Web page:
Gittleman provides some basic science, describing how electromagnetic fields can disrupt basic human cell processes. But her account of the research into electronic radiation is one-sided. She takes pains to cite every study that chronicles the potential dangers of cellphones - altered genetic material, lowered sperm count, increased vulnerability among children - but skips over those that cast doubt on these findings.

Even more disturbing, she quotes some questionable experts without mentioning any of the facts that might undermine their credibility. For example, she cites George Carlo, an epidemiologist who was paid by the tobacco and chemical industries for research that supported their medical claims and who headed the $28 million Wireless Technology Research program funded by the cellphone companies, an effort that didn't yield a single peer-reviewed scientific article. While Carlo later became a harsh critic of the wireless industry, a shift Gittleman details, she doesn't write about his other activities.

Carlo also makes an appearance in Davis's book. Davis, a PhD scientist with a master's degree in public health, quotes Carlo's criticism of wireless firms but also details his questionable history.

Hers is a far more thoughtful and better-written account than Gittleman's. While Davis cannot resolve the fundamental questions about the potential dangers of extensive electronic radiation, she deftly navigates the history of the cellphone and the scientific studies surrounding its use.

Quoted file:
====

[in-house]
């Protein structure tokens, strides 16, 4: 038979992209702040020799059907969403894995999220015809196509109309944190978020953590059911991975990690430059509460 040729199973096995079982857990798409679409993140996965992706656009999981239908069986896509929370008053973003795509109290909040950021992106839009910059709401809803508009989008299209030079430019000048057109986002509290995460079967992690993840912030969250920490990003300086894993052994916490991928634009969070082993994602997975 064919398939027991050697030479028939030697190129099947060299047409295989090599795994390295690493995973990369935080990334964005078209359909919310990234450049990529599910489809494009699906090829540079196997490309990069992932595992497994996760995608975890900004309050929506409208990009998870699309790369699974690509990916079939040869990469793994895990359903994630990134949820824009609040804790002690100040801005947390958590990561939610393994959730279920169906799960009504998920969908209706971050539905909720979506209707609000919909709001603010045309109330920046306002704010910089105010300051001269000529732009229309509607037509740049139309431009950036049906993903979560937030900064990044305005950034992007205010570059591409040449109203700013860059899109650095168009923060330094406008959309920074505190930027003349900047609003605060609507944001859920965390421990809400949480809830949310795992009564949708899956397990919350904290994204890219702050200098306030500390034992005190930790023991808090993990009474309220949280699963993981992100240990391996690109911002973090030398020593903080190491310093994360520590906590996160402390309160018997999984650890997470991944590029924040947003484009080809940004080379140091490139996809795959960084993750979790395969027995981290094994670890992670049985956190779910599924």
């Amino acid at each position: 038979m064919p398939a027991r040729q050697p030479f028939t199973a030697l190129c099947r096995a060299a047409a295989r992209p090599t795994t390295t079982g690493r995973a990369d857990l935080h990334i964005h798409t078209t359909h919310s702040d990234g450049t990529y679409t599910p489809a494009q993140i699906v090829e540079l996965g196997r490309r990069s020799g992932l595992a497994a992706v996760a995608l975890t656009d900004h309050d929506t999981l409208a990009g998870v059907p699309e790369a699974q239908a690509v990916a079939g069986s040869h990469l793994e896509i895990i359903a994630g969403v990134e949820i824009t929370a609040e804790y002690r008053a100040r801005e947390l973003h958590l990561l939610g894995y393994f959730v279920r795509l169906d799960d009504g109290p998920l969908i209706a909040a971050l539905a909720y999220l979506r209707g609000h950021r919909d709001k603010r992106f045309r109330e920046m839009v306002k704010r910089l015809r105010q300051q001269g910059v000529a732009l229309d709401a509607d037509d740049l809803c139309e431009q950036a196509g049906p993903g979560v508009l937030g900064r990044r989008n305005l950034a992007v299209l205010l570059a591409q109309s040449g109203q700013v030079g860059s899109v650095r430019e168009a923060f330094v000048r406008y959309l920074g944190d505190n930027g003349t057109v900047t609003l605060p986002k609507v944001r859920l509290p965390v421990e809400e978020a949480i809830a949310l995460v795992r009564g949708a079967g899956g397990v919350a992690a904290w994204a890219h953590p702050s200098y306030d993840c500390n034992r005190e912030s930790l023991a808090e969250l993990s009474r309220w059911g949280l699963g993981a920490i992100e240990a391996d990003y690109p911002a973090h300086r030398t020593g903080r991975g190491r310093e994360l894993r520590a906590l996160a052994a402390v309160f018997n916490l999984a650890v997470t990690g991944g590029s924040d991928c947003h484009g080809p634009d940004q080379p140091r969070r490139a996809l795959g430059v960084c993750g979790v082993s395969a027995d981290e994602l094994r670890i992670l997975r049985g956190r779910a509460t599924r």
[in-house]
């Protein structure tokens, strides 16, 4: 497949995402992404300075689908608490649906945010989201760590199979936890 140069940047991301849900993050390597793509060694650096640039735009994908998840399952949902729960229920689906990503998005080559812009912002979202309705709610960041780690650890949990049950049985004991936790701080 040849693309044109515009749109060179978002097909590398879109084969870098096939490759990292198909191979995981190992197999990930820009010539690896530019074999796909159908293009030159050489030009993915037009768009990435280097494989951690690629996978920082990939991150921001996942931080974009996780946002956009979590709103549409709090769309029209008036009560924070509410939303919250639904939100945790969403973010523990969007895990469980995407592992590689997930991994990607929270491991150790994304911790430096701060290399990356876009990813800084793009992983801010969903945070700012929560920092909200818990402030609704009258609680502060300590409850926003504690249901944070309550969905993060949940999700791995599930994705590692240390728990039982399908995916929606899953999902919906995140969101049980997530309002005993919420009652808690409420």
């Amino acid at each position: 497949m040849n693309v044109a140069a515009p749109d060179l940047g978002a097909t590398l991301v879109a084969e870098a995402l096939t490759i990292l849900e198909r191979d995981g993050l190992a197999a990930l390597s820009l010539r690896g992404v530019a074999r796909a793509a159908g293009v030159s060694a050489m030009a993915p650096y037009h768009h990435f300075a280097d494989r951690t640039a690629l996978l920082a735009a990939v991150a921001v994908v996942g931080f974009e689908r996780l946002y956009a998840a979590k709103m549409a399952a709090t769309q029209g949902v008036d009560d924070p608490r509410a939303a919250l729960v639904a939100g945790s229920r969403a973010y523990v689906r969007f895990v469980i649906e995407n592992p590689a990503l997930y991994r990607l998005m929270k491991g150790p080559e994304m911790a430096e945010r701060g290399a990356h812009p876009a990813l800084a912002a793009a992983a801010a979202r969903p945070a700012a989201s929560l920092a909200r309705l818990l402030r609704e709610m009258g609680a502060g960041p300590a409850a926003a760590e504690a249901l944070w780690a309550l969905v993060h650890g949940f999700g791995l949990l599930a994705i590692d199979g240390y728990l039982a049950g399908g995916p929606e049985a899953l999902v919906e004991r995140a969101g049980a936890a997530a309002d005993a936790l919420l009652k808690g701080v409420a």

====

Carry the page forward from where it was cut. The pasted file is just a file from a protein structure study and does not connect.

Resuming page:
She picks apart many of the assumptions that continue to guide cellphone regulations. Charting the advances of mobile technology from its earliest days, when Motorola was racing to beat AT&T to create a brick-like phone that the wealthy could show off, Davis describes how current safety standards for exposure have failed to take into account the significantly higher levels of radiation emanating from ever more complex devices.

The rules that were established in 1996 were based on a composite human known as the Standard Anthropomorphic Man, who bears little resemblance to the current cellphone user. As Davis describes it, "SAM is not an ordinary guy. He ranked in size and mass at the top 10 percent of all military recruits in 1989, weighing more than two hundred pounds, with an eleven-pound head, and standing about six feet two inches tall. SAM was not especially talkative, as he was assumed to use a cell phone for no more than six minutes a day."